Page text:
Planning and Managing Public-Private Partnerships
Governments worldwide have increasingly turned to the private sector to provide infrastructure services that were once delivered by the public sector. A Public-Private Partnership (PPP) is the appropriate vehicle for procuring a public asset or service. Thus, the intention for using a PPP as the preferred procurement option must firstly generate value for money, and additionally, transfer risk from the public entity to the private sector in a way that is affordable to the public institution.
It is vital that all stakeholders in a PPP agreement understand the contractual arrangements, objectives and risks associated with its establishment in order to generate the desired benefits. Moreover, the principle aim of this course is to help create a common ground for terminology regarding PPPs and the PPP process.
When completing this course the student will be able to:
- Differentiate between PPP and traditional procurement and motivate why PPP deliver better value for money than traditional procurement.
- Explain the limitations of PPPs.
- Understand the features and benefits of the different PPP agreements/models and how to select the right model to achieve strategic objectives.
- Discuss how governments can best facilitate the development of PPP projects, and what can governments do to foster a PPP enabling environment.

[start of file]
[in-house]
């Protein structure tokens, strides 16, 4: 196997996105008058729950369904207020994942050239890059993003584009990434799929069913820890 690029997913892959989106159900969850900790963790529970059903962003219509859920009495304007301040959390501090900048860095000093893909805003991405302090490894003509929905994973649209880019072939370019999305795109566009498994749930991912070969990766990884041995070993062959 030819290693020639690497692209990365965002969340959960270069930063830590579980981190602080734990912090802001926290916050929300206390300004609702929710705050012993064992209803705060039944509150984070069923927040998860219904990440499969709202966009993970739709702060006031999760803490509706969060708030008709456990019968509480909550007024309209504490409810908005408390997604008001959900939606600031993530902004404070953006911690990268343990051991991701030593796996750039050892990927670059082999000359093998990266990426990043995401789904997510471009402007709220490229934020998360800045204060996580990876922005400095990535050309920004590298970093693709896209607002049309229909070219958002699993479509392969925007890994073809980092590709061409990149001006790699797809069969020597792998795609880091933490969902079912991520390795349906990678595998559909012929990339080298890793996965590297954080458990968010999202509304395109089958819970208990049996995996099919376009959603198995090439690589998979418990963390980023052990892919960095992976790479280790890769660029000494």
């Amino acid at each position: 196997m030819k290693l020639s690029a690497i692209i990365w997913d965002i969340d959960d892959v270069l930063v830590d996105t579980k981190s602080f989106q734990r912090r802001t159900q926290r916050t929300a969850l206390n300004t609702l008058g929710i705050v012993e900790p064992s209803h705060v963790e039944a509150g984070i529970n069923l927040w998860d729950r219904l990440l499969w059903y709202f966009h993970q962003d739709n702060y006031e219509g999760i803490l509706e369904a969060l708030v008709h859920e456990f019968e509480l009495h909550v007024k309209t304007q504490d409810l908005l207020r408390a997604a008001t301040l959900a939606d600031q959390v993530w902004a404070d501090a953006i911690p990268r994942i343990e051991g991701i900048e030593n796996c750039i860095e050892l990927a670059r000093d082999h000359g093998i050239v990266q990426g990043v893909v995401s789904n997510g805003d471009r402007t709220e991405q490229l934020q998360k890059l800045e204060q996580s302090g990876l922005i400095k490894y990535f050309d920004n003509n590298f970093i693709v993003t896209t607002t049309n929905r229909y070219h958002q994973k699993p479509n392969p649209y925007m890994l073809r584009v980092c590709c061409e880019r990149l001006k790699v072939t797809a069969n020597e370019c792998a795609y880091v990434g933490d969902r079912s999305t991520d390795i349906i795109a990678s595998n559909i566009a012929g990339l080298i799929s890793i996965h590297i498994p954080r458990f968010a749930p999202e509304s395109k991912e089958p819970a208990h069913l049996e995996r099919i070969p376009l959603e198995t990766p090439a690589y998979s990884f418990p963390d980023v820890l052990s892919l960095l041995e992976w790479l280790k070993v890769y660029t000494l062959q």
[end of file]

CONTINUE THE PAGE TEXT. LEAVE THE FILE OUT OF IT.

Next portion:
- Identify and consider the risks involved in PPPs and how can these risks best be allocated or shared among partners.
- Explain the importance for government to shift risk to the private sector and how such a transfer generates reward for both public and private partners.
- Provide an overview of the PPP project cycle by explaining how suitable projects for PPP implementation can be identified, planned, implemented, assessed and delivered successfully.
- Understand management-related matters that may arise once a PPP project is operational.
- Distinguish between main options for financing PPP projects in relation to project structuring.
- Comprehend key contractual relationship responsibilities for the selected PPP structure and related finance option.
- Recognise methods to assess PPP project financing costs and overall profitability.
- List the regulations for overall approval, implementation and evaluation of PPPs.
- Describe the B-BBEE Framework and Balanced Scorecard as well as the Code of Good Practice.
- Understand the reasons for utilising Special Purpose/Project Vehicles (SPVs).
- Explain the importance of good governance in PPP agreements.
- Understand and describe the functions of a PPP Unit.
- Recognise the role of legislation as mechanism for soliciting sources of funding.
The 2020 fee is R 6, 800.00, which includes your online study material. Persons based outside South Africa can pay in US Dollars, Euros or GB Pounds. Payment of fees must be effected before access to the course.
Short courses are available internationally. A new cycle of short courses starts every first Monday of each month from February to November. Although it is best to register as soon as possible before the start date, you may still join the course up to one week following the start date. If you miss that latest intake date (i.e. one week after the start date), you will be able to join the following cycle (generally around three weeks later).
You will complete weekly online exercise assignments that combine to yield your final mark. The questions may involve multiple choice, a brief discussion of an important issue, or solving a short case study. Your final course mark will be based on the average of the weekly scores achieved. The final pass mark is 50%. A certificate is awarded upon successful completion of the course. Should you achieve a distinction (75% or higher), this will be so indicated on your certificate.
The course is open to anyone who is basically proficient in English and has internet access.